Faculty Senate introduces new website

The updated page is designed to encourage transparency, response



Chair-elect Greg Crouch talks about the new design of the Faculty Senate website Thursday.

ANGELICA RELENTE, Evergreen reporter

Faculty Senate announced its new website which is meant to encourage more transparency Thursday at its first meeting of the semester.

The website will allow members of the Senate to receive important announcements and emails efficiently, said Greg Crouch, Faculty Senate chair-elect. One of the features of the website is a page dedicated to the role of the Senate and its functions in the university.

Pages for the Senate roster and committee chairs and co-chairs are also implemented on the website, Crouch said. An online constituent concern form is also one of the new features. The form acts as an aid for concerns that may not be addressed in a timely manner.

One important element on the website is the page on Course Materials Value and Effectiveness Committee, he said. The purpose of the committee is to identify ways to reduce costs of student textbooks while maintaining the quality of the book.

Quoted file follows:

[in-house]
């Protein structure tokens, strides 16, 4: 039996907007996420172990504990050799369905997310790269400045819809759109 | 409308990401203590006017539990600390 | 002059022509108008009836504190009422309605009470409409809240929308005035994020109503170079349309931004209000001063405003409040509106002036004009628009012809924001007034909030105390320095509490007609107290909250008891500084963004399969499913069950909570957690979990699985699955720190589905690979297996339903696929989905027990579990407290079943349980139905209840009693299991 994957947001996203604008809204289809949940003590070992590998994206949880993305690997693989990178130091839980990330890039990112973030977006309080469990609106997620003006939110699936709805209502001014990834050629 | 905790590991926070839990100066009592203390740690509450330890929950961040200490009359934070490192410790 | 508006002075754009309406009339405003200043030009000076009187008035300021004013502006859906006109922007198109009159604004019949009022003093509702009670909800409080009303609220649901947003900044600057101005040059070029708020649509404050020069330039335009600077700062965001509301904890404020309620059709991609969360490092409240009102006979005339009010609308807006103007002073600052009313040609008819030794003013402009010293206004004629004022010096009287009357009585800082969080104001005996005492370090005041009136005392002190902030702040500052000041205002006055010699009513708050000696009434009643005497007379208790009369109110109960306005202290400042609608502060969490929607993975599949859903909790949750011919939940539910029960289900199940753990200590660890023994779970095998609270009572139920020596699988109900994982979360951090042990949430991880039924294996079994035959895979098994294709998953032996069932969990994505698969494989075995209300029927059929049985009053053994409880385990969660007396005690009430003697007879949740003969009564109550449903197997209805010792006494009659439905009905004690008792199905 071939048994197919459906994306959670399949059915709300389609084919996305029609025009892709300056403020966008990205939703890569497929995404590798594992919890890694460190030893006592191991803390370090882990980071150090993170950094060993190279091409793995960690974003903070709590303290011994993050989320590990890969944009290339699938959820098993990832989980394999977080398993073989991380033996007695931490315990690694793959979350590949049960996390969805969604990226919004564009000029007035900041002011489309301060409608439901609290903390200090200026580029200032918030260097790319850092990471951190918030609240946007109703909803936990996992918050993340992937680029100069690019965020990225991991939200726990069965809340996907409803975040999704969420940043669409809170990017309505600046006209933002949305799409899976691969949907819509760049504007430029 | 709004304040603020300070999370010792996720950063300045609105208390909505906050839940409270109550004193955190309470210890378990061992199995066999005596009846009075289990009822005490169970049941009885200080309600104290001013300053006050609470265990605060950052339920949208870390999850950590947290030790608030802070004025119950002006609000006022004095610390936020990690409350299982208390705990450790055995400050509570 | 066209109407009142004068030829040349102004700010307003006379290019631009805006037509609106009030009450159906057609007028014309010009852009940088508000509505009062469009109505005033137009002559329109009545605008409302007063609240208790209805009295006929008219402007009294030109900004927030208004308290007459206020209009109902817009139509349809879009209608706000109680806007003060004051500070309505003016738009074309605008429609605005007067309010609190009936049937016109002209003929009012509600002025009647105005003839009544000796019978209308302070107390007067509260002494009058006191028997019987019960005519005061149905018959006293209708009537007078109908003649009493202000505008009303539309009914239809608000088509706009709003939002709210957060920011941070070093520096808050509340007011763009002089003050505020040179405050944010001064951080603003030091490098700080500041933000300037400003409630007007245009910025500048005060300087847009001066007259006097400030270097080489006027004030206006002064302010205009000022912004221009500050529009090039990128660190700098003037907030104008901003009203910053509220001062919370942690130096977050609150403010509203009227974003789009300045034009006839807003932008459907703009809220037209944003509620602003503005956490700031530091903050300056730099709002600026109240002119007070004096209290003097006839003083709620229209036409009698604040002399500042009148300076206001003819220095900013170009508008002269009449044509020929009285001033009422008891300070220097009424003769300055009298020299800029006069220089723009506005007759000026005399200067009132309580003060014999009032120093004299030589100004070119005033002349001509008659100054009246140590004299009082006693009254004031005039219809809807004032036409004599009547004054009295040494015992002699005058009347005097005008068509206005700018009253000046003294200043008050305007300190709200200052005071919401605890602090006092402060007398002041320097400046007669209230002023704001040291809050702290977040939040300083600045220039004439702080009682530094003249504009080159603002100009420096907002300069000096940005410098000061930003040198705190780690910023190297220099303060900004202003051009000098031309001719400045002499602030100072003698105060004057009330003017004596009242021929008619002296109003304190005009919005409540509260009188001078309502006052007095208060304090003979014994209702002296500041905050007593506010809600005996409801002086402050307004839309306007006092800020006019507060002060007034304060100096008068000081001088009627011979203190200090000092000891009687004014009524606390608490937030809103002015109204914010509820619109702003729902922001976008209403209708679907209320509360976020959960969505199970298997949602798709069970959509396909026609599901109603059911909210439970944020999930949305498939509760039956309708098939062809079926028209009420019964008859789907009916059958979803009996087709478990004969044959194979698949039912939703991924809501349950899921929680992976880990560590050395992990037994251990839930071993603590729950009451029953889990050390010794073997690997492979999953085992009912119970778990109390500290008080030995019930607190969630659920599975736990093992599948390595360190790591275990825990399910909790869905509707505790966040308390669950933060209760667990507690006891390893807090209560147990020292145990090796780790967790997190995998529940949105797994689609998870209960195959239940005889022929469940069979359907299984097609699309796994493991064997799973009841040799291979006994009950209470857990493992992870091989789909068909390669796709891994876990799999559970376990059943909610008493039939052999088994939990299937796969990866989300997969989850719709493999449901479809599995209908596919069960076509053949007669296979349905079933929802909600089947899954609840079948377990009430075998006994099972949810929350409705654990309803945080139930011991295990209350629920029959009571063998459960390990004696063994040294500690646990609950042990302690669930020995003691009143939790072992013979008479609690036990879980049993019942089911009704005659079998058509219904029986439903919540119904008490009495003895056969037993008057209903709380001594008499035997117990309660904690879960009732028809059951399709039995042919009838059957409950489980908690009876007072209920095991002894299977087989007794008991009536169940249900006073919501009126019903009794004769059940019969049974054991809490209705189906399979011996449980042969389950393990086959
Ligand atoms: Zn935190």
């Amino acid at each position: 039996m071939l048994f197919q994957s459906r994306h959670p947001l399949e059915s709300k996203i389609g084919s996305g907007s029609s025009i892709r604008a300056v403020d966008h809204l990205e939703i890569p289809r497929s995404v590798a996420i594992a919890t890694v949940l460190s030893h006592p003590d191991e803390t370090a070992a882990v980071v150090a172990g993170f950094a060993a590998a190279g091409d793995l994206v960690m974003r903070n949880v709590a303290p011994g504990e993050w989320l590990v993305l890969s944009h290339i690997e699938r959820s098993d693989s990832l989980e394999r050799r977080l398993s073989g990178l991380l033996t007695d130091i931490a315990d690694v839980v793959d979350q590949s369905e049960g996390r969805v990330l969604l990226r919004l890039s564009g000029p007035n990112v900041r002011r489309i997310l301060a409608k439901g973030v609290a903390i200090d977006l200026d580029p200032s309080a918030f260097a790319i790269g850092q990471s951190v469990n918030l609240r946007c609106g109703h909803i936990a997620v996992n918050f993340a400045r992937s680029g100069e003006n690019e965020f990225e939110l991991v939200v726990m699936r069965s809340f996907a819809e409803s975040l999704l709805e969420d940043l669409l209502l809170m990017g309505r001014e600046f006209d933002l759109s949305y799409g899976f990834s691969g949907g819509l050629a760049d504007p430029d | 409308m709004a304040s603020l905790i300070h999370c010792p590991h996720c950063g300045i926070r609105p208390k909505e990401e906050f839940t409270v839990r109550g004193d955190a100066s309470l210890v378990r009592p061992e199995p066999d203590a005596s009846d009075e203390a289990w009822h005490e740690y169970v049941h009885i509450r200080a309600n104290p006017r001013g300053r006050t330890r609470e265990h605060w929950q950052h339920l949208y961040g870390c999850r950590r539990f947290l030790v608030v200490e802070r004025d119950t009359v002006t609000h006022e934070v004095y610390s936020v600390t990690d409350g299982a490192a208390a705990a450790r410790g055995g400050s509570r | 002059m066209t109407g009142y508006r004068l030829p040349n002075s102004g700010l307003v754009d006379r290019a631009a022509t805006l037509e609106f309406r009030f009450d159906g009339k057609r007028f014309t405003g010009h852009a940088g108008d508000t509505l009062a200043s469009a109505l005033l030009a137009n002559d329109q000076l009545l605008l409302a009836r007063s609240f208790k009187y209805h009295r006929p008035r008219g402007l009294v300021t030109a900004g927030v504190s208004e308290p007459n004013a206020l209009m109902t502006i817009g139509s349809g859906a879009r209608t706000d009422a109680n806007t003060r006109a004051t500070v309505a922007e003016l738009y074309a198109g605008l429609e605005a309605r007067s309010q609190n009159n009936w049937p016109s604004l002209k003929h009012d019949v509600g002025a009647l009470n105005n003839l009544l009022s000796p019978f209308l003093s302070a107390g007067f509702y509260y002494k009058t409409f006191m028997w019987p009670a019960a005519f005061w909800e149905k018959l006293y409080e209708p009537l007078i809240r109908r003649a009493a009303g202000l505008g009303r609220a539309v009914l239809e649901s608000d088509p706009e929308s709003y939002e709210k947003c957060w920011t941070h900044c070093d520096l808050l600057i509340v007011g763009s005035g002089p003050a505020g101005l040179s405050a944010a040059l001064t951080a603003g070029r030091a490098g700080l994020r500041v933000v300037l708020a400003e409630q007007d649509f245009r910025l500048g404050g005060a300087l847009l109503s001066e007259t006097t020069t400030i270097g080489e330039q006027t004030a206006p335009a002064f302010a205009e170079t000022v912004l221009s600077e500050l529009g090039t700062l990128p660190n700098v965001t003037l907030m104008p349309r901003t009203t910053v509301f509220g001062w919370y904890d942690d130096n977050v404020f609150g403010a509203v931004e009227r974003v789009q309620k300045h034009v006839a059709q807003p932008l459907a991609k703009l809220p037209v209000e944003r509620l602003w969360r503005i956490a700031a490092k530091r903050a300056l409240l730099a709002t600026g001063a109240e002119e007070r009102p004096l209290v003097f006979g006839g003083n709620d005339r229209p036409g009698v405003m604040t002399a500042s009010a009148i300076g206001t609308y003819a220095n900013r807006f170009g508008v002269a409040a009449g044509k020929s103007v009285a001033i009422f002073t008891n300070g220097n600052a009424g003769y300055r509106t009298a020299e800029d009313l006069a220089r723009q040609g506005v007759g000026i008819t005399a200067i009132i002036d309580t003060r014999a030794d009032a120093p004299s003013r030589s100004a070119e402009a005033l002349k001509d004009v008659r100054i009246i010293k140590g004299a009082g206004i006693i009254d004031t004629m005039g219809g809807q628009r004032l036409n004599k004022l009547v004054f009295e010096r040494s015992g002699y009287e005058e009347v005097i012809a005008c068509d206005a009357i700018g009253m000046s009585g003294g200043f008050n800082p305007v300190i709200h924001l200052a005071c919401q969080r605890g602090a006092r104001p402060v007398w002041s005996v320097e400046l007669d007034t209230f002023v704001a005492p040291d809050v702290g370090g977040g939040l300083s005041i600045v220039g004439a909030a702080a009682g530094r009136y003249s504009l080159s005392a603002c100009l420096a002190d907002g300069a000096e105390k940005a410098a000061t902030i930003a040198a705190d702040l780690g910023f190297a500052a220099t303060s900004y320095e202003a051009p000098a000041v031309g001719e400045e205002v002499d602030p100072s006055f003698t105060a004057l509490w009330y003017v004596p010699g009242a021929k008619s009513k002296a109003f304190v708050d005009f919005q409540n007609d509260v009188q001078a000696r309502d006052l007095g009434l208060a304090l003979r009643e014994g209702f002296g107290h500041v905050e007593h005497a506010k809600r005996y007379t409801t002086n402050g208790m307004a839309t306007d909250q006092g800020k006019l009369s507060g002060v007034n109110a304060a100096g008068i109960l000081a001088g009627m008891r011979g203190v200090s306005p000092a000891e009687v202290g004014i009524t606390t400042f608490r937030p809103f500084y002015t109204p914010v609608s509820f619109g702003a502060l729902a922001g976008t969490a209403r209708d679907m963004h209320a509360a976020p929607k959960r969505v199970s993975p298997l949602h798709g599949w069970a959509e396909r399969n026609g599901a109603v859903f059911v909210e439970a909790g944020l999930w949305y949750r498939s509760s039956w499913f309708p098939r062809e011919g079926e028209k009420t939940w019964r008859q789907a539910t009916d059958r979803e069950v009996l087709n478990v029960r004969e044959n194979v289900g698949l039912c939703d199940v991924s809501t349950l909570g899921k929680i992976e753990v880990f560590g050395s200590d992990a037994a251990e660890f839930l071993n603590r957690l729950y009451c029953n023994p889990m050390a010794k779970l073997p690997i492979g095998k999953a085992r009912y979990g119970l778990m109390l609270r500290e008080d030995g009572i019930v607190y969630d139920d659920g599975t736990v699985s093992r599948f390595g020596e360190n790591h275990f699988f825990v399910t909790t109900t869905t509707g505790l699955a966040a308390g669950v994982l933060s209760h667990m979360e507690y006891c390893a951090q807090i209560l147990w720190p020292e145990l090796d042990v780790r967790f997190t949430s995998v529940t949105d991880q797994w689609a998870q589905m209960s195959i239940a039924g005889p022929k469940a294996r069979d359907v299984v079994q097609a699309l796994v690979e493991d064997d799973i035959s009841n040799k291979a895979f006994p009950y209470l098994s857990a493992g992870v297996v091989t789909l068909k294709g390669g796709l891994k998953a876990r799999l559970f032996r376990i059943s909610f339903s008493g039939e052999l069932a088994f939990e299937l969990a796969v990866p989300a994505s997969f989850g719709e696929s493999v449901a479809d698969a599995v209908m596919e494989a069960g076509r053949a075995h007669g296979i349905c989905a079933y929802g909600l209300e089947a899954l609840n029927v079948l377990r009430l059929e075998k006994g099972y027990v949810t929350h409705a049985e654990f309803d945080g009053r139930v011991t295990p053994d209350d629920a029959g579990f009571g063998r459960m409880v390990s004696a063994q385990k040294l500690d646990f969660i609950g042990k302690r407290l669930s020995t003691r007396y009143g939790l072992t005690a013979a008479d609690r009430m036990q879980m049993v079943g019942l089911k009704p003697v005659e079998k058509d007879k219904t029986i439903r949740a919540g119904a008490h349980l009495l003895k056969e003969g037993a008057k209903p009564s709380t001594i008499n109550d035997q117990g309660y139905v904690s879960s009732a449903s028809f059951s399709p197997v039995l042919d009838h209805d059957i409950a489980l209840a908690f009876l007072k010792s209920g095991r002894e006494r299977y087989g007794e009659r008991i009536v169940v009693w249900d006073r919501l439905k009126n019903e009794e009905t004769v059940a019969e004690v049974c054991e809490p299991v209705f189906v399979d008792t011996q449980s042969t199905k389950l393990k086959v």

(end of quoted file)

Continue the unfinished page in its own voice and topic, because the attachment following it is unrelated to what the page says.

Open Educational Resources is one of the programs WSU provides, which is funded by ASWSU in conjunction with the provost office, he said. However, the quality of the textbooks is low sometimes.

“It’s a huge scholarly endeavor,” he said.

First Day is another program that aims to remedy the cost of textbooks, Crouch said.

According to the First Day website, the pilot program provides access to course materials on the first day of class and charges the student’s account for the cost of the textbook. Courses available in the program this semester are Chemistry 101, Math 220 and Music 163. Crouch said this is in partnership with Barnes & Noble.

“[The goal is] anything we can do to cut the cost, yet provide quality materials,” he said.

Crouch hopes to get more student representation within the Course Materials Value & Effectiveness Committee.

“[ASWSU is] the student government but they don’t represent the entire student body,” he said. “We want broad representation because–– it’s our job to teach classes and to help you succeed.